“Overall, Lago Mar consists of 3300 acres; that is the largest undeveloped holding along I-45 between Dallas and Galveston,” Finan explains. “To pull that acreage is difficult to do.”

Upon completion, one-third of Lago Mar will be developed for commercial purposes while the rest of the community will feature 7,000 residential units. “We’re really excited about Lago Mar coming to fruition.”

Texas City has also been earning recognition for its waterfront location and recreational opportunities, areas where the City really shines. Hartshorn, who moved to the area after growing up in the suburbs of Northwest Houston explains that, “I’m relatively new to Texas City, and all I heard was that Texas City is an old industrial town before I moved here. Now that I live here, I realize how much green space the city has and I appreciate the people and the small town feel. Things like that drive me to change the outside perception so people know what it’s really like in Texas City.”

“What people don’t know about Texas City is that we’re a waterfront community,” says Finan. One-third of our boundary is Galveston Bay. We also have Moses Lake, plus lots of waterfront homes in the city.”

The city is known for the Texas City Dike, a levee that projects five miles into the mouth of Galveston Bay. Originally designed to reduce the impact of sediment accumulation along the lower Galveston Bay, and to protect the city from storm surges during hurricanes, the dike also features recreational facilities such as fishing piers, boat ramps, picnic areas and beaches. The City also has five boat ramps along the bay and one of the busiest boat ramps in the state of Texas, with close proximity to the Gulf of Mexico. Additional plans to add more recreational facilities are in the works, including the development of a 550-acre conservation park and a bird and wildlife refuge.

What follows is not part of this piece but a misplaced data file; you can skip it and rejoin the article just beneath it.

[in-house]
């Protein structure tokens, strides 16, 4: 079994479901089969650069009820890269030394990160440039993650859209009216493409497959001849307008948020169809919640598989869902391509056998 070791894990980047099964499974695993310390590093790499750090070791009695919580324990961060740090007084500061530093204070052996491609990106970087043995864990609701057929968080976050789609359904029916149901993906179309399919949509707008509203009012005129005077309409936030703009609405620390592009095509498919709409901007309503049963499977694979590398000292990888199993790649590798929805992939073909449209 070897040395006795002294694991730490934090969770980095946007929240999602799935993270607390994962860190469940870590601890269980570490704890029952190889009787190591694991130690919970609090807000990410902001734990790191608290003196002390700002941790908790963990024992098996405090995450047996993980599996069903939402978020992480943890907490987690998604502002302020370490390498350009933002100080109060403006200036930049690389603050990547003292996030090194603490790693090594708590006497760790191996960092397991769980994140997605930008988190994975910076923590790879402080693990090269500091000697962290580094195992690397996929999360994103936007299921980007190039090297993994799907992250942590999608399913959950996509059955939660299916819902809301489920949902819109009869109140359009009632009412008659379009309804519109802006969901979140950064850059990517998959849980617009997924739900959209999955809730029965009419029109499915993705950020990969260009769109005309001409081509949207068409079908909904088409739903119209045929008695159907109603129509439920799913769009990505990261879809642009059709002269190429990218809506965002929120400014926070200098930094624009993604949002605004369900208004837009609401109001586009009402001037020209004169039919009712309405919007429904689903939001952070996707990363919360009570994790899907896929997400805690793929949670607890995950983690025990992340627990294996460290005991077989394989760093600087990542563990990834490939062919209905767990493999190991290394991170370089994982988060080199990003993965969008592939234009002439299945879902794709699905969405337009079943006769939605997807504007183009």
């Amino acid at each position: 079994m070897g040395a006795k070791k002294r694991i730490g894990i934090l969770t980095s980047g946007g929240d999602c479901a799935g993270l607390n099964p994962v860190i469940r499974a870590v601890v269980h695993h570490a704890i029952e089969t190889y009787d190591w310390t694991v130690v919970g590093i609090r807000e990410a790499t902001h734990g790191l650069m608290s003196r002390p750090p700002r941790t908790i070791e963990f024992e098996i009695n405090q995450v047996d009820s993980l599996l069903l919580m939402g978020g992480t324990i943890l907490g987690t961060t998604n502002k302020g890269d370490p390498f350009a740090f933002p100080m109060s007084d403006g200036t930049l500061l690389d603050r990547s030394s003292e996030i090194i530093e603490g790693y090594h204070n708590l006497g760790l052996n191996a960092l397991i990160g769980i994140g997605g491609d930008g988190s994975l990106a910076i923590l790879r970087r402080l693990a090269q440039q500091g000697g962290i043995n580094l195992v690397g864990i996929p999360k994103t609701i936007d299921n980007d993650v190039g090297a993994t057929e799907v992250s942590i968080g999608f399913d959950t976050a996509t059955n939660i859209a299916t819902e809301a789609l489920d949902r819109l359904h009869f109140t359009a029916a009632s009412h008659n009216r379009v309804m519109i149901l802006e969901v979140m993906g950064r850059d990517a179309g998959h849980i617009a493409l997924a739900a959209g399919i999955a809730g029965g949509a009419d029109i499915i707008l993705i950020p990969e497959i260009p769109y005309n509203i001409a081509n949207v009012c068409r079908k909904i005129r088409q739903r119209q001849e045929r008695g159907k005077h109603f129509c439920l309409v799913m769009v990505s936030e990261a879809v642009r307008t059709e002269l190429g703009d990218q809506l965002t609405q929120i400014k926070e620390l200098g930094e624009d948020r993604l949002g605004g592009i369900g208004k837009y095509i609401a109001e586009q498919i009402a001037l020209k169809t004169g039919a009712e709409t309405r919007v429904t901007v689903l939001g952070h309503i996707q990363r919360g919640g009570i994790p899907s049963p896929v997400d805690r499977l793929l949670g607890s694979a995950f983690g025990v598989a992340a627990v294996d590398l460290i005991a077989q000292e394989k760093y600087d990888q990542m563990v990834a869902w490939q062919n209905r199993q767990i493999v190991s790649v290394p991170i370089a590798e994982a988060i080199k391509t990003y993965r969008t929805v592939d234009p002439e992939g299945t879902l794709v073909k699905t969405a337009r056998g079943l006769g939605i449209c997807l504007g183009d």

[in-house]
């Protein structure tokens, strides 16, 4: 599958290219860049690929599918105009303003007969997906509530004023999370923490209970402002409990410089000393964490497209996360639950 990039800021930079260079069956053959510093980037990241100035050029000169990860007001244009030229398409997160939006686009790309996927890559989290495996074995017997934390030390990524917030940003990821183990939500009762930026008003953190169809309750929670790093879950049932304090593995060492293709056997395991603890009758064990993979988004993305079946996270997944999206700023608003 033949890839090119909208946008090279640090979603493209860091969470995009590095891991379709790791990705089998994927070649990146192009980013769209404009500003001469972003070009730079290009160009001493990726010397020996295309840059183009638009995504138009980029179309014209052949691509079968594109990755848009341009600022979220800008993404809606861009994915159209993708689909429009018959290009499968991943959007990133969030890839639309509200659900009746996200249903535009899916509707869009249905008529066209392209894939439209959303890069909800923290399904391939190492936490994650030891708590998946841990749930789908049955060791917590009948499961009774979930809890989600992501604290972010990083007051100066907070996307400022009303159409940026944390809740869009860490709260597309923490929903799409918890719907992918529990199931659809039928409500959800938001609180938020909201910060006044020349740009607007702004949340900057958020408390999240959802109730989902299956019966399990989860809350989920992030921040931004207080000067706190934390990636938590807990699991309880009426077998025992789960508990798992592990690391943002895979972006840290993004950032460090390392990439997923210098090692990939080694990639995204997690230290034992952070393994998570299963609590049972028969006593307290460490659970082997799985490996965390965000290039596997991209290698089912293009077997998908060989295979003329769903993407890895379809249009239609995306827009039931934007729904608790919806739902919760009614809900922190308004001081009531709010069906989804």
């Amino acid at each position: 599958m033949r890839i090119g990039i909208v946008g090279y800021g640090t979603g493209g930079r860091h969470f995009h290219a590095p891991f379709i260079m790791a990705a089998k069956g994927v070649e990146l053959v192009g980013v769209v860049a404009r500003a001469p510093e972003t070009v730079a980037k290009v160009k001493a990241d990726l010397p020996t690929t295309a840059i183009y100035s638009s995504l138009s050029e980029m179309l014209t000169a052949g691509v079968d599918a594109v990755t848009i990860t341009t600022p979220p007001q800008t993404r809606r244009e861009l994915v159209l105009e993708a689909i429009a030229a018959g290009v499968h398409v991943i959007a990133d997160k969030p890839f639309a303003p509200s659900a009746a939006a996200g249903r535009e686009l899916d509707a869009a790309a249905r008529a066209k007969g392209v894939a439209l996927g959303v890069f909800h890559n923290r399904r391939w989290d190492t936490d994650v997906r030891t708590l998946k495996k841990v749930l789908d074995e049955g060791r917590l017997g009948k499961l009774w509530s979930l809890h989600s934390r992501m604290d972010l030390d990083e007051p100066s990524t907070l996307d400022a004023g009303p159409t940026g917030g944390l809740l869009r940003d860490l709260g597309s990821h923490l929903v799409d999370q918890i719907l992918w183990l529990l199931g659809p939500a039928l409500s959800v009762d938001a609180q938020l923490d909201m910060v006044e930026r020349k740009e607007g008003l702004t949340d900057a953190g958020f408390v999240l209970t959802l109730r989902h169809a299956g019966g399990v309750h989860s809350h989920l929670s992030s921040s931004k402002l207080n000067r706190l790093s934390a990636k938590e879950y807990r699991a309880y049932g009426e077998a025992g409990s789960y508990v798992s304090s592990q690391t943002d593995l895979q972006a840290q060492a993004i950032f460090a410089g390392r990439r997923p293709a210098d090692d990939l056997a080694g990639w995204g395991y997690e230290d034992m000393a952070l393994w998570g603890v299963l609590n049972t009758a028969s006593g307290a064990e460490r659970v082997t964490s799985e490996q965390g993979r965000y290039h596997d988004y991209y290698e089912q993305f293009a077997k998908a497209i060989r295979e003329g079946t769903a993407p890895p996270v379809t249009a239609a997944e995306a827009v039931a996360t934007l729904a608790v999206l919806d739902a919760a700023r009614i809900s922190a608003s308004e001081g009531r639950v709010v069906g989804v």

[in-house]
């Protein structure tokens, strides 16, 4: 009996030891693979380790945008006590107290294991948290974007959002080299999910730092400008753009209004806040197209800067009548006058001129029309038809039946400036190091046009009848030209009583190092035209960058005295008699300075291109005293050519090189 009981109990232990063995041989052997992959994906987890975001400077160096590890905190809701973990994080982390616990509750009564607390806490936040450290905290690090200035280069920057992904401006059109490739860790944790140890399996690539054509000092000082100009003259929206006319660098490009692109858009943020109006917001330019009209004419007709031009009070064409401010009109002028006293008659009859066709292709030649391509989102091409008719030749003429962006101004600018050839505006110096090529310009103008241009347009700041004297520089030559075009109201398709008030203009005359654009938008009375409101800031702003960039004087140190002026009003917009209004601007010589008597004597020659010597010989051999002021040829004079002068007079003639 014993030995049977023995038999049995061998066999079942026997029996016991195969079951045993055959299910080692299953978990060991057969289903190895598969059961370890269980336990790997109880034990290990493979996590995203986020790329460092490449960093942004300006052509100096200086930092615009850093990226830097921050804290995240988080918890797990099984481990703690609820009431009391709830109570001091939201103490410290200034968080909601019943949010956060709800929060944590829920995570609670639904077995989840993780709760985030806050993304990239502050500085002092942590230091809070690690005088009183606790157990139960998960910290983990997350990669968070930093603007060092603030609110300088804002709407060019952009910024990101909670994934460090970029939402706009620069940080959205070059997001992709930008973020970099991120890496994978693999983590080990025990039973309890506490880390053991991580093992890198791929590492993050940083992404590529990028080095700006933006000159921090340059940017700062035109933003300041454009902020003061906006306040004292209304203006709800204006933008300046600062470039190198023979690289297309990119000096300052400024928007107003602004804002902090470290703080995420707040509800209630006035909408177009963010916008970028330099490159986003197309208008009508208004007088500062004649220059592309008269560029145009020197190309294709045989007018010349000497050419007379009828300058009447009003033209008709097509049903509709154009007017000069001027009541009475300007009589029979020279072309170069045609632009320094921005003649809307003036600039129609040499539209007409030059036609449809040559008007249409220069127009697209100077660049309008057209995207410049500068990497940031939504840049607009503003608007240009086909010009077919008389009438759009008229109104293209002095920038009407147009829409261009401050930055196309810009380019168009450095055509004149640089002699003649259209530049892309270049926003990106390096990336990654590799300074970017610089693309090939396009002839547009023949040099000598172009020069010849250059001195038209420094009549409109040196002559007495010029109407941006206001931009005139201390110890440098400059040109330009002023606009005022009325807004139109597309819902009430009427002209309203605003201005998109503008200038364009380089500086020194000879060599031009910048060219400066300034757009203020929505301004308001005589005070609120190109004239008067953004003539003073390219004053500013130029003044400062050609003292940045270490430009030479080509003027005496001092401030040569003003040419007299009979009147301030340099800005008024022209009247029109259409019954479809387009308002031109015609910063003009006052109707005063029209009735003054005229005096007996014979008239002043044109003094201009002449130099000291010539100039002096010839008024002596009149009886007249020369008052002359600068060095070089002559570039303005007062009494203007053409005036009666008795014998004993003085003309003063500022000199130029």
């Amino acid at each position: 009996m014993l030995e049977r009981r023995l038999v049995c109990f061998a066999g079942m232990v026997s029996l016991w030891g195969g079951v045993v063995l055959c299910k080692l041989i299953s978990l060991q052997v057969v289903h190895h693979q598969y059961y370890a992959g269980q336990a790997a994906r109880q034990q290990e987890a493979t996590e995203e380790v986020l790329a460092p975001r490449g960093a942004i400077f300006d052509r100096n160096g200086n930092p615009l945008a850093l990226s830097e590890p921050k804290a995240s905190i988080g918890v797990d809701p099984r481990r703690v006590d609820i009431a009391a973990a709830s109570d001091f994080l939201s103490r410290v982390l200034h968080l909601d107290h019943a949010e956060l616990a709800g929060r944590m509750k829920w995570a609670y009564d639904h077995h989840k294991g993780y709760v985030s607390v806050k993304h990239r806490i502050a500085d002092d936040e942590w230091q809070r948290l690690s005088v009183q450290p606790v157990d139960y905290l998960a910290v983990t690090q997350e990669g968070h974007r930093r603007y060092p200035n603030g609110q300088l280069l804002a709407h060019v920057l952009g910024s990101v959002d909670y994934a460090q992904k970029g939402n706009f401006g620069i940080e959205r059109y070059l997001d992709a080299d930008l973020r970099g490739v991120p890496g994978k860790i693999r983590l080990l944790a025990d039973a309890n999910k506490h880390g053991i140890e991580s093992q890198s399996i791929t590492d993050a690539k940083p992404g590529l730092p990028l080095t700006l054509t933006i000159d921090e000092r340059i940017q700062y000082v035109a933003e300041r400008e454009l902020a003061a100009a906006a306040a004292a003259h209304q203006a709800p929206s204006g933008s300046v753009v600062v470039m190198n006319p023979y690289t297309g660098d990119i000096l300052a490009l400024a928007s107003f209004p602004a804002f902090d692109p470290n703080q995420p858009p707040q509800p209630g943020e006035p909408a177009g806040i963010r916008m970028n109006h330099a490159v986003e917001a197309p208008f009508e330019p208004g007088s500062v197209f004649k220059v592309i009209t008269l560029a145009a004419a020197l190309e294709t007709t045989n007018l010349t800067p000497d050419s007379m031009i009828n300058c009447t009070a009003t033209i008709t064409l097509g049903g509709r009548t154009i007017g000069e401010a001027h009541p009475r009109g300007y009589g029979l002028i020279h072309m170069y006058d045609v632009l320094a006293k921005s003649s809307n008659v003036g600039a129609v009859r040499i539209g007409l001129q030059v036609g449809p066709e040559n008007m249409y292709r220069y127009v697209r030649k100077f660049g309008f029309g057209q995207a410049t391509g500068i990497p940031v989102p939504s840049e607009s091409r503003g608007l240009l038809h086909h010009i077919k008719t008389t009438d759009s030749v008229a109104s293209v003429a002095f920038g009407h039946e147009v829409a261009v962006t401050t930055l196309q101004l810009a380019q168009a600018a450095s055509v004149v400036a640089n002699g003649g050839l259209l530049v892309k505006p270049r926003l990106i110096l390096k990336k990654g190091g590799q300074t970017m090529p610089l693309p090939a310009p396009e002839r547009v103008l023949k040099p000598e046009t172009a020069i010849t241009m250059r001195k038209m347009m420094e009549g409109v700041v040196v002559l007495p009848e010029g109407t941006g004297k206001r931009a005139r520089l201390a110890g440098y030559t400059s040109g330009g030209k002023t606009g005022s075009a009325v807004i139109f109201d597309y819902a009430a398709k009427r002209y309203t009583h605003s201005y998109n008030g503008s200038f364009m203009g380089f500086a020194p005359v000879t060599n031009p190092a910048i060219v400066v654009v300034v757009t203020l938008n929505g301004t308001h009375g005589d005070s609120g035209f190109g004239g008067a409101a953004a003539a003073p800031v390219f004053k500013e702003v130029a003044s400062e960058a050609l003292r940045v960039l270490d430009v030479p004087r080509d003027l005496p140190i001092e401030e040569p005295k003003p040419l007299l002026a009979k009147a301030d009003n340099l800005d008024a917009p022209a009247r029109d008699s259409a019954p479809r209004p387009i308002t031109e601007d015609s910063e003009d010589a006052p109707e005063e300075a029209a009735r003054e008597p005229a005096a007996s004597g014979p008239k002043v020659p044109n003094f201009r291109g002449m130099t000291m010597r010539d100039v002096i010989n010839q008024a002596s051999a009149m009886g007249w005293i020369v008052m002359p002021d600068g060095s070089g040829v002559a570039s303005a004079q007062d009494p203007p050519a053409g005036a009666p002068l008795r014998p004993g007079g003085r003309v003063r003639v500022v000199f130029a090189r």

To this end, the City was recently awarded a grant from the Houston-Galveston Area Council’s Livable Centers Study, funds which the City plans to use to investigate five square miles on the east side of the city. The study will look at the feasibility of pedestrian accessibility / walkability, connections to amenities like the dike, increasing the quality and range of housing choices in the older part of Texas City, revitalization of the old downtown area that has recently received a makeover, and other economic factors.

“We are headed down the path of revitalization already, but this study will give us a more concrete plan moving forward, resulting in more opportunities for public and private investment,” says Hartshorn.

Long known for its industrial heritage, Texas City today is looking to its many strengths, and plans to expand and diversify what it has to offer. Thanks to its business-friendly environment, a strategic location along a busy interstate corridor, and a renewed emphasis on recreation, the city is poised for growth.

“We have a very proactive and visionary Mayor who wants Texas City to become an attractive center of Galveston County and the Gulf coast,” Finan says. “You can move here, make a good wage and earn a good living. When businesses are successful, we’re successful.”